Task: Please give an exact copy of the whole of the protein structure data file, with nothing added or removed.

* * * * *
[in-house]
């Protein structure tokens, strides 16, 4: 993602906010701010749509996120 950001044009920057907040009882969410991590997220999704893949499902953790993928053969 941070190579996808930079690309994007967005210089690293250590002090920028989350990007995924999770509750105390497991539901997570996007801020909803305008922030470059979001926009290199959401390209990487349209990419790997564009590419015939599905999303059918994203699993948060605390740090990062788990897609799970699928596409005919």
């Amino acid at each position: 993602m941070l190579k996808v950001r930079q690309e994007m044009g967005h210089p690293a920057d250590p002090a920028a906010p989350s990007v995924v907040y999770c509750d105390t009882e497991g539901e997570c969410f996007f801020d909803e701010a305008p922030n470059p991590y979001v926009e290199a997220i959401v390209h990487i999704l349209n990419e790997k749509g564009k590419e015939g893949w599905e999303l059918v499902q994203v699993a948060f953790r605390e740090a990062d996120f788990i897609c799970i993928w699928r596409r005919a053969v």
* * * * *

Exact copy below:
[in-house]
């Protein structure tokens, strides 16, 4: 993602906010701010749509996120 950001044009920057907040009882969410991590997220999704893949499902953790993928053969 941070190579996808930079690309994007967005210089690293250590002090920028989350990007995924999770509750105390497991539901997570996007801020909803305008922030470059979001926009290199959401390209990487349209990419790997564009590419015939599905999303059918994203699993948060605390740090990062788990897609799970699928596409005919």
């Amino acid at each position: 993602m941070l190579k996808v950001r930079q690309e994007m044009g967005h210089p690293a920057d250590p002090a920028a906010p989350s990007v995924v907040y999770c509750d105390t009882e497991g539901e997570c969410f996007f801020d909803e701010a305008p922030n470059p991590y979001v926009e290199a997220i959401v390209h990487i999704l349209n990419e790997k749509g564009k590419e015939g893949w599905e999303l059918v499902q994203v699993a948060f953790r605390e740090a990062d996120f788990i897609c799970i993928w699928r596409r005919a053969v």